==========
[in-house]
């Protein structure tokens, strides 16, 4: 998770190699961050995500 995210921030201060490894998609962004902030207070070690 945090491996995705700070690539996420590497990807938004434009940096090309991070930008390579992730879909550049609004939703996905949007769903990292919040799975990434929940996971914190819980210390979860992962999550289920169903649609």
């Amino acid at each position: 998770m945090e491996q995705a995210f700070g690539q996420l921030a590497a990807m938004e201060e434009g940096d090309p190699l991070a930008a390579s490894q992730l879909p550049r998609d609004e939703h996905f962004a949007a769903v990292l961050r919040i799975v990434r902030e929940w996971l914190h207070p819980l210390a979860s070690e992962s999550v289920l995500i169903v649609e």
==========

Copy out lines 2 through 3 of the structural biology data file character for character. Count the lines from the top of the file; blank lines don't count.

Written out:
């Protein structure tokens, strides 16, 4: 998770190699961050995500 995210921030201060490894998609962004902030207070070690 945090491996995705700070690539996420590497990807938004434009940096090309991070930008390579992730879909550049609004939703996905949007769903990292919040799975990434929940996971914190819980210390979860992962999550289920169903649609």
């Amino acid at each position: 998770m945090e491996q995705a995210f700070g690539q996420l921030a590497a990807m938004e201060e434009g940096d090309p190699l991070a930008a390579s490894q992730l879909p550049r998609d609004e939703h996905f962004a949007a769903v990292l961050r919040i799975v990434r902030e929940w996971l914190h207070p819980l210390a979860s070690e992962s999550v289920l995500i169903v649609e």